She’s an unlikely 21st-century icon. Or is she? Unlikely, that is. Shy, serious, intellectual Ruth Bader Ginsburg, associate justice of the Supreme Court of the United States, 85 years old. She was ranked as pretty centrist, politically, during her early years on America’s highest bench. But as the Court moved sharply to the right during the Bush years, and even more so since the rise of Trump, she has become a passionate voice for liberal and progressive perspectives, often penning her own individual dissenting opinions to right-leaning Court decisions. It’s hardly surprising, then, that she has become a beacon of hope to those who despair at the direction the nation has been moving in, particular to young people, some of whom may not even have been born when she joined the Supreme Court. That she has become the star of her own social-media memes, where she is known with roarsome affection as Notorious RBG.
But even her fans may be surprised at the breadth and the depth of her judicial activism, of her lifelong quest to expand cultural notions of human dignity and opportunity, as depicted in the marvelous, funny, and deeply moving documentary biography RBG. Veteran filmmakers Julie Cohen and Betsy West chart how Bader Ginsburg changed the legal landscape for women in the US long before she ever reached the Supreme Court by taking on, in the 1970s, and arguing before that very bench numerous federal lawsuits in favor of gender blindness in the law. (In the first one, for instance, she was supporting a female Air Force officer who was denied the same housing allowance that male officers received.) It’s not too extreme to say — as the film explicitly underscores several times — that the position of women in American society would be very different if not for the slow, methodical work of Bader Ginsburg in this period, when she employed a strategy of chipping away at legally approved gender inequality one case at a time, including taking on cases in which it was men who were discriminated against because of their gender.
In the guise of a simple, straightforward documentary of vintage footage and talking heads — including hugely engaging new interviews with RBG and her family, friends, and colleagues — Cohen and West craft a portrait of Bader Ginsburg that sneaks up on you with its emotional power and its empathetic, persistent wisdom about how very much more complicated and harder won women’s success is than men’s. From the encouragement of her immigrant parents to an amazingly supporting and loving partnership with her husband, Marty — an enormously successful and respected lawyer in his own right — we see how family and marriage challenged her and bolstered her in ways that we almost never hear men talk about. In her university days in the 1950s, she was one of only a very few female students at Harvard Law, which came with limitations and bigotry of its own; in news clips from 1993, when President Bill Clinton is announcing that he’s nominated her to the Supreme Court, she is at that point only the second woman put forward for that honor. I burst into tears watching this here as I vividly recalled seeing it on TV at the time and thinking, “Now a woman on the Supreme Court isn’t a one-off oddity; now we can say “women on the Supreme Court.” (It seemed unthinkable that she wouldn’t be confirmed.)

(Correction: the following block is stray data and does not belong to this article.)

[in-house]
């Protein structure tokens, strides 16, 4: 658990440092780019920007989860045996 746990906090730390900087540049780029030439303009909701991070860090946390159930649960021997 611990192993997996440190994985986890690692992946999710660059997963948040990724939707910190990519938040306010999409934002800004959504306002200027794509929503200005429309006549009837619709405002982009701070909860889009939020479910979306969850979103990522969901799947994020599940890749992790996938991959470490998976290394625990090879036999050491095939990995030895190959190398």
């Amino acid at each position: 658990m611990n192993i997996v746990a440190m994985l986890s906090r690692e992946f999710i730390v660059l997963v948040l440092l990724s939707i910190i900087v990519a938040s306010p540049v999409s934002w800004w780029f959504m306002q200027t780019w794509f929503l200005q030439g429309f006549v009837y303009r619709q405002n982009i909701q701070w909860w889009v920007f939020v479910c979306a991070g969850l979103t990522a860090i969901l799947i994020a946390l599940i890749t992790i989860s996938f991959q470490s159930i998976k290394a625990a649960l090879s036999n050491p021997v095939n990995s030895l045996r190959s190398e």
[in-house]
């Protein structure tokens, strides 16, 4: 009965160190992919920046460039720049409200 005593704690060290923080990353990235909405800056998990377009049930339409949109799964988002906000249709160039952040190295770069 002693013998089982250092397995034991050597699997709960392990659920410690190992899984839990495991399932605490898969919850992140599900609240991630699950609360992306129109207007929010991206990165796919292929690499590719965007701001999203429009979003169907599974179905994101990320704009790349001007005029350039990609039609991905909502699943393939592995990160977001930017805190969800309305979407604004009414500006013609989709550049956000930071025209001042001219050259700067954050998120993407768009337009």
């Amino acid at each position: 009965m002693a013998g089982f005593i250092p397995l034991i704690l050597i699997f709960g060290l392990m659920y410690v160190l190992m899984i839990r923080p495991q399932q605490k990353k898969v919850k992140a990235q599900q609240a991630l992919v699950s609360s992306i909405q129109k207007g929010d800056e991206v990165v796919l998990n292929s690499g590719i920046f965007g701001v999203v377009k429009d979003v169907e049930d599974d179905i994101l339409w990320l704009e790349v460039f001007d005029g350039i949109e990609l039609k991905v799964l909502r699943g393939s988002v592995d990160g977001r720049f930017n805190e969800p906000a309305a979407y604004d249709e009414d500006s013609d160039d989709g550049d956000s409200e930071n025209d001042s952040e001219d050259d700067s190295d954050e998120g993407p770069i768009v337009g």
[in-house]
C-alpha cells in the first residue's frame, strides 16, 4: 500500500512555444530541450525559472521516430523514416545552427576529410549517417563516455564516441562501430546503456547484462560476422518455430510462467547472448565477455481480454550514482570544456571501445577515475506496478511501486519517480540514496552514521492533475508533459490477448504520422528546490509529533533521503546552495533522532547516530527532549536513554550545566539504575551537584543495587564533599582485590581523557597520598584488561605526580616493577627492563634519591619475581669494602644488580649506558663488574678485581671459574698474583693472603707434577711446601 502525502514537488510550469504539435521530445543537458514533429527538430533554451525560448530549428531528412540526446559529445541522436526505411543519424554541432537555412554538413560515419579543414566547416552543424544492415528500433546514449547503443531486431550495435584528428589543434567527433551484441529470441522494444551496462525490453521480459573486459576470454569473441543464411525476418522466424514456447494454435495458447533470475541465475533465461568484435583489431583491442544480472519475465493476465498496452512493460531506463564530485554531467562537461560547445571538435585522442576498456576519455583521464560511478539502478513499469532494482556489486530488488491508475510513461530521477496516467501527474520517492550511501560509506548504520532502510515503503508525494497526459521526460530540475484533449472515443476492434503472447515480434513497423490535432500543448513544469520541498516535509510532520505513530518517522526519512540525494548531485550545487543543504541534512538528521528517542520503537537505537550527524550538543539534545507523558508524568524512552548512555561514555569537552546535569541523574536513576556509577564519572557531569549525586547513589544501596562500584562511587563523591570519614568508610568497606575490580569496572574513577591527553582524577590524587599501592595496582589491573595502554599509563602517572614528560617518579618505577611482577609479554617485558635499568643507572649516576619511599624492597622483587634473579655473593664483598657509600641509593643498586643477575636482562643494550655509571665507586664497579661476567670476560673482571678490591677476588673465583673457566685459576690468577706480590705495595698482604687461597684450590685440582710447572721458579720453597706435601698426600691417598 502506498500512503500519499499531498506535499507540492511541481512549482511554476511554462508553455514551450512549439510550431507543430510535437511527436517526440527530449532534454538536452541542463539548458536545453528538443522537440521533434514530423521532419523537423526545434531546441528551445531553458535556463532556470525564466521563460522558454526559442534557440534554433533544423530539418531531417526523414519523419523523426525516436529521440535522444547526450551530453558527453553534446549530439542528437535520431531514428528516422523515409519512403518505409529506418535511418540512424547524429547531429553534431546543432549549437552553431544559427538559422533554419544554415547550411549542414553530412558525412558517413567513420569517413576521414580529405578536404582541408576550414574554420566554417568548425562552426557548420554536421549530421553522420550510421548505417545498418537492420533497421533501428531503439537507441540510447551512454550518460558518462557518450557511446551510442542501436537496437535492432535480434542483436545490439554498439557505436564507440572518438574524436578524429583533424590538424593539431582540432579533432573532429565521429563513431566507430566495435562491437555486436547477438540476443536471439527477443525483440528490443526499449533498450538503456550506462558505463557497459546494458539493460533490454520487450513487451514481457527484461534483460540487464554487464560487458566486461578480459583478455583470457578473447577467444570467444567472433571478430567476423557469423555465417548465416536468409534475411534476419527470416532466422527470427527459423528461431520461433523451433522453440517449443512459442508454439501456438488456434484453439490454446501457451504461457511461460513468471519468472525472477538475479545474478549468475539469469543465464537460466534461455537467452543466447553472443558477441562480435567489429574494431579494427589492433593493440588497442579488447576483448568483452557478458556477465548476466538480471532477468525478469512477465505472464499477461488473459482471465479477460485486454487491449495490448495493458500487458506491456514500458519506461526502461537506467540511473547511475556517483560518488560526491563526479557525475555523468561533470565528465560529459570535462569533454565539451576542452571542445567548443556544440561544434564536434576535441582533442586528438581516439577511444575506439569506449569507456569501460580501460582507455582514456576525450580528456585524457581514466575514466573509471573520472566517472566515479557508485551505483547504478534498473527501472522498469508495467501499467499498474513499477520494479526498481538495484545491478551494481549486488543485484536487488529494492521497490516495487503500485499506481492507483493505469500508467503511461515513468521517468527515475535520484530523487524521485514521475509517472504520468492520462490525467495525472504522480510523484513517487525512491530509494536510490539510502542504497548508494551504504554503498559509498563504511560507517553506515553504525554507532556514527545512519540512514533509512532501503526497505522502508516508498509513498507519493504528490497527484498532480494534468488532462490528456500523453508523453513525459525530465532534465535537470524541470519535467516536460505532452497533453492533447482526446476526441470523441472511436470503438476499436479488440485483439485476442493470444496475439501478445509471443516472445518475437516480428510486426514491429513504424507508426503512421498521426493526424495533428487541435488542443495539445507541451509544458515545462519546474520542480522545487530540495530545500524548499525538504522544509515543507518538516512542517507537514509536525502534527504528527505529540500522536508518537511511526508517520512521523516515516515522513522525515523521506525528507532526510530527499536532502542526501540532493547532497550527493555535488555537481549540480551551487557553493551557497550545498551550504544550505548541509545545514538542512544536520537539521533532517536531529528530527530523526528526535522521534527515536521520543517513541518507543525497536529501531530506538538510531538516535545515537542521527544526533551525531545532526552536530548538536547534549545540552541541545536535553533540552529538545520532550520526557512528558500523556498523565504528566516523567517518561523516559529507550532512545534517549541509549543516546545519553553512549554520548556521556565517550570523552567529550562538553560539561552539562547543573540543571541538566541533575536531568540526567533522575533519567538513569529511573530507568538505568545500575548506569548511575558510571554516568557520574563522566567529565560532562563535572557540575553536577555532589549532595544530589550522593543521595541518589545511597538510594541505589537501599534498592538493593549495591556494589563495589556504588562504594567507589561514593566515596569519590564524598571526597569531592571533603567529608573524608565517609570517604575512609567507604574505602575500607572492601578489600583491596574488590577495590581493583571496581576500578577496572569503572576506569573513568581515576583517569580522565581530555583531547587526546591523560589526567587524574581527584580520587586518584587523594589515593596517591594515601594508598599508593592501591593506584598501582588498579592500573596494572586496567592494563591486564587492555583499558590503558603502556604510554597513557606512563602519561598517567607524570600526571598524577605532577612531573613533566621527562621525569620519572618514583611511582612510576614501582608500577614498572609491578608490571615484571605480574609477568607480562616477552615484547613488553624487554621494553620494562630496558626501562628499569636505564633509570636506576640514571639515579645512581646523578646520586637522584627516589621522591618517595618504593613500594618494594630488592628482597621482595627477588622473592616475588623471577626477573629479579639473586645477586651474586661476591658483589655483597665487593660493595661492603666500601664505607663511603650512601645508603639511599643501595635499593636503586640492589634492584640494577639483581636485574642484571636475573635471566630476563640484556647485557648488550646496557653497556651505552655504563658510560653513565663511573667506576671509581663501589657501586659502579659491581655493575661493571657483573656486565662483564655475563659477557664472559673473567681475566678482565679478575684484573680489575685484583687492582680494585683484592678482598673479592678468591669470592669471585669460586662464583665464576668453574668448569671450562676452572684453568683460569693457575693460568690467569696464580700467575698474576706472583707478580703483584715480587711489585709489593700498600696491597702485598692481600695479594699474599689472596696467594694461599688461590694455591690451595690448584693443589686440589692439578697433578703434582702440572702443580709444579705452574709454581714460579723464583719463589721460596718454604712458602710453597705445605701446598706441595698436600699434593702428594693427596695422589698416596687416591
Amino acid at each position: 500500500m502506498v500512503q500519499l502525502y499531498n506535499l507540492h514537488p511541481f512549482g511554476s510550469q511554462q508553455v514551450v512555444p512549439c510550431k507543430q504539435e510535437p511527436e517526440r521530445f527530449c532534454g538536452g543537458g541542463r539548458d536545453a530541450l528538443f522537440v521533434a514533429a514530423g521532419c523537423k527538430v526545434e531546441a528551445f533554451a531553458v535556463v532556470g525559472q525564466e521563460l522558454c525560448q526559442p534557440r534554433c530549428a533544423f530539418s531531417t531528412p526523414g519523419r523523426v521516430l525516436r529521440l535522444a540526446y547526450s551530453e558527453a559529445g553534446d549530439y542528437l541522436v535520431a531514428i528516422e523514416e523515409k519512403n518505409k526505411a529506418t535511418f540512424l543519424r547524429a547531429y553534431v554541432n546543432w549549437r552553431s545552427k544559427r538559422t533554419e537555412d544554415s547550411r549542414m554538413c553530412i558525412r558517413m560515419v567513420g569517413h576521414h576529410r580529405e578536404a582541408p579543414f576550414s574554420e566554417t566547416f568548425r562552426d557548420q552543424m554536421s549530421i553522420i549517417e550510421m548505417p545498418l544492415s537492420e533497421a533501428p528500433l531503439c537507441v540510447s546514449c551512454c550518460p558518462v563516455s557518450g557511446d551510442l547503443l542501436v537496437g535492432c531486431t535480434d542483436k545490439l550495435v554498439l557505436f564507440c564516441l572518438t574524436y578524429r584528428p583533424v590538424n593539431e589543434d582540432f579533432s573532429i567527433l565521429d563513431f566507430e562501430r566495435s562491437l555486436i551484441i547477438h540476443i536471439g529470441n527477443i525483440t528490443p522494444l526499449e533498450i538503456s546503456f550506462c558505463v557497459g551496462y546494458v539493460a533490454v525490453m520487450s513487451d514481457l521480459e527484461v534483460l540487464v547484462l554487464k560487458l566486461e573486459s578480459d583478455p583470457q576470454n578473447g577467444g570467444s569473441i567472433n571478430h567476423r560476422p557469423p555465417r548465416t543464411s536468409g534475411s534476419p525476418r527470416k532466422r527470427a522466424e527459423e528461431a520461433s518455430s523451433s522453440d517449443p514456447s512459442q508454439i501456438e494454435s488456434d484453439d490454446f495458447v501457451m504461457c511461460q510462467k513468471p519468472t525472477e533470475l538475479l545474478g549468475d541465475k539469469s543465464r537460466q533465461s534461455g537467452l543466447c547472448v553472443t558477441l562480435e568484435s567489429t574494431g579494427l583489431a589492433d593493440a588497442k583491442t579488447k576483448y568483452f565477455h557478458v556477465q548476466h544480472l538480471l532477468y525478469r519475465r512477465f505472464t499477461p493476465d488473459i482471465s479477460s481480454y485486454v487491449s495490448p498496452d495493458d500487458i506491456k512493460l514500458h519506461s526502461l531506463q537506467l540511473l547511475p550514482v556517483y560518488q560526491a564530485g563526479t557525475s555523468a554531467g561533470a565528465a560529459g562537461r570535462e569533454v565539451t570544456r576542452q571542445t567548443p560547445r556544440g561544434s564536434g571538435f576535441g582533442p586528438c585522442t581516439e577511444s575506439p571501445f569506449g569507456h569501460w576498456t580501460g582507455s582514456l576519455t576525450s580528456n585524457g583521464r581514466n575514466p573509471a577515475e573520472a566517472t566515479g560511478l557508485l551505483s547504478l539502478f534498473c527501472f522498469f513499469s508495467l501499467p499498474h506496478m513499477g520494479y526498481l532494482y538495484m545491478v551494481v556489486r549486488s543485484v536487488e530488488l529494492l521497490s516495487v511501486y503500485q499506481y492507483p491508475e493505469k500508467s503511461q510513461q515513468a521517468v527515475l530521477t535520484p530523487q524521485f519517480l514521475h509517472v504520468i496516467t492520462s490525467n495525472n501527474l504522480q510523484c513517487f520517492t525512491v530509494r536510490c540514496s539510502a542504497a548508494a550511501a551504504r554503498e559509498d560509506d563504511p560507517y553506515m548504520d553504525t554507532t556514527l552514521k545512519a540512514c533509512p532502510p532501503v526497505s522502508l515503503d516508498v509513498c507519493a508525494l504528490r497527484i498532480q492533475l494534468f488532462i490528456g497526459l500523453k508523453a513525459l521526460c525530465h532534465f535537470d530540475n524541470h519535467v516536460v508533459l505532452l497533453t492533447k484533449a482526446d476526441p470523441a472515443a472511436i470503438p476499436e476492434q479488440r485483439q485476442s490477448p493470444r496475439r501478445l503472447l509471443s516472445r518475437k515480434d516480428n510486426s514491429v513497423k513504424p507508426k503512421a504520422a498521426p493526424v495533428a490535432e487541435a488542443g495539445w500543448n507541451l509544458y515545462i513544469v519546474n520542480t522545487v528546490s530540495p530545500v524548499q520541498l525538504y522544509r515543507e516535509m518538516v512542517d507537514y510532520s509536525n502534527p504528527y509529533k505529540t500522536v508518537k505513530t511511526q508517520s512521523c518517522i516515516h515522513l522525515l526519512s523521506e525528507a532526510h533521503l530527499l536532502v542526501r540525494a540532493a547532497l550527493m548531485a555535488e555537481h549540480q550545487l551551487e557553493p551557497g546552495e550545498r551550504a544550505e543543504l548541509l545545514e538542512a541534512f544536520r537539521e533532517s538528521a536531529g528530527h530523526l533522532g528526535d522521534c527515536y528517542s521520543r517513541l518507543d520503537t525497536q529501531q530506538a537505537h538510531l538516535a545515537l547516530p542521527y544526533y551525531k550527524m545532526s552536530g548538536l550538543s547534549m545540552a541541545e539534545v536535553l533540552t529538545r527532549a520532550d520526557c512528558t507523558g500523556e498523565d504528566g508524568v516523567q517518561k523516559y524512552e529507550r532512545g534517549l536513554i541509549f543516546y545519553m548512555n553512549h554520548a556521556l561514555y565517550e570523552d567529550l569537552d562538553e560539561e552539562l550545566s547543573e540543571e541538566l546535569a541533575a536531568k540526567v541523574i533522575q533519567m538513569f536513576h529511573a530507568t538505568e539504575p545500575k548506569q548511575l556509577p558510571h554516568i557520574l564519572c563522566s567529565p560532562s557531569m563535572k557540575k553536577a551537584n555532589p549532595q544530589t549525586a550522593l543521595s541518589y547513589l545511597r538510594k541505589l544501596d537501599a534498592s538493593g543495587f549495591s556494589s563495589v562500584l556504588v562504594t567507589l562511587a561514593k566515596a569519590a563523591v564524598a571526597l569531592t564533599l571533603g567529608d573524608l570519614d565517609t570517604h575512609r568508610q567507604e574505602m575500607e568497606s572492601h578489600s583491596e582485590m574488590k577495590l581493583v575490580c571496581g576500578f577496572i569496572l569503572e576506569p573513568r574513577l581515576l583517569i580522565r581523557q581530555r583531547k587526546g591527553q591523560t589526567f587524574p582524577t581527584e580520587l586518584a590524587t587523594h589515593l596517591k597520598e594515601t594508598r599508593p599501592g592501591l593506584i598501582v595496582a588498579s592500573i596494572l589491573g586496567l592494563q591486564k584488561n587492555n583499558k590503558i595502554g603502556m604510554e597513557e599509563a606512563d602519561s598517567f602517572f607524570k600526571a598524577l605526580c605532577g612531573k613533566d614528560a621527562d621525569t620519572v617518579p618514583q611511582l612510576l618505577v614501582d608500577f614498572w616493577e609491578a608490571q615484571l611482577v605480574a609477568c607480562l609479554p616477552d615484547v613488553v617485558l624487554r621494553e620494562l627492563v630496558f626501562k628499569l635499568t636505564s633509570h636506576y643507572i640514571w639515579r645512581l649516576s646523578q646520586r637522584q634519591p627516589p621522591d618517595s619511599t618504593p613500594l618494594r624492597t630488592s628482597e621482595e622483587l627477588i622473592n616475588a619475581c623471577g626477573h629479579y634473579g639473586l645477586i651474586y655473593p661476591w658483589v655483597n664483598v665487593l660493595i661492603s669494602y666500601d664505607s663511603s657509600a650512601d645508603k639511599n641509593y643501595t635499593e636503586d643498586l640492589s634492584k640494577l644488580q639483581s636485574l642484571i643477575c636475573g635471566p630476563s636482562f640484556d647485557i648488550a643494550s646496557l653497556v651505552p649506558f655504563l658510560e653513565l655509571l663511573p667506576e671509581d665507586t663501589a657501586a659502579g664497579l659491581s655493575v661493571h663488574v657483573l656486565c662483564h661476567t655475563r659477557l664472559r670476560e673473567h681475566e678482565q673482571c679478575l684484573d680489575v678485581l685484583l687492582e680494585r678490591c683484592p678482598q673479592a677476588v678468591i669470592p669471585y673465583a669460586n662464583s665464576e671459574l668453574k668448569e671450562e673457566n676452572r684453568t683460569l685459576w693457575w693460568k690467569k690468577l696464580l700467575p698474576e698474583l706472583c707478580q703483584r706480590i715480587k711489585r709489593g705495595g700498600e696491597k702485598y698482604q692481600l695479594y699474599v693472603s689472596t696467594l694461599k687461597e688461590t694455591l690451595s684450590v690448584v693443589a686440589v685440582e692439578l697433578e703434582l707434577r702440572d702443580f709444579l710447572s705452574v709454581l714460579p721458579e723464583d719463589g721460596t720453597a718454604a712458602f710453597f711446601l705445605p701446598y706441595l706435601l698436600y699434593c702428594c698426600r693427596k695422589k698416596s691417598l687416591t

Bader Ginsburg’s wry yet pointed descriptions of herself, her demeanor, and her approach to the law are telling, too, of how women must manage men’s perceptions of us and all the extra work women have to take on in order for our perspectives to be understood by men who haven’t got a clue what the world is like for women. She never argues from anger, she explains, because that’s “self-defeating”… and it can be left unsaid that that applies only to women. (It directly contradicts the positive stereotype of the male lawyer bursting with righteous rage at whatever injustice he’s facing.) When she talks about making arguments before the all-male Supreme Court of the 1970s and having to gently persuade the justices that the crux of a particular lawsuit was, in fact, a problem, she laughs as she says, “I did see myself as kind of a kindergarten teacher in those days,” having to lead them to appreciations of ideas that they had never encountered before. This sounds an awful lot like what today we call “emotional labor”… and she had to do it within the context of a legal argument. And without, of course, getting angry.
RBG opens with an audio montage of the insults and slanders that have been hurled at her in recent years by right-wing commentators: “vile”; “wicked”; “zombie”; “anti-American.” It’s horrible, disgusting name-calling, but almost instantly it starts to sound ridiculous, and then frightened. There is a certain slice of American society that is terrified of this “tiny little person” — as NPR journalist Nina Totenberg here characterizes her physical size — who couldn’t be more soft-spoken or reserved in person. They should be frightened, as this incredibly inspiring movie about an incredibly inspiring woman makes plain. Bader Ginsburg invokes an 1837 quote from abolitionist and suffragist Sarah Moore Grimké: “I ask no favor for my sex. All I ask of our brethren is that they take their feet off our necks.” Nearly two centuries later, their feet have not yet been entirely removed from our necks. There is still work to do, and she’s not done yet.
RBG is the Alliance of Women Film Journalists’ Movie of the Week for May 4th. Read the comments from AWFJ members — including me — on why the film deserves this honor.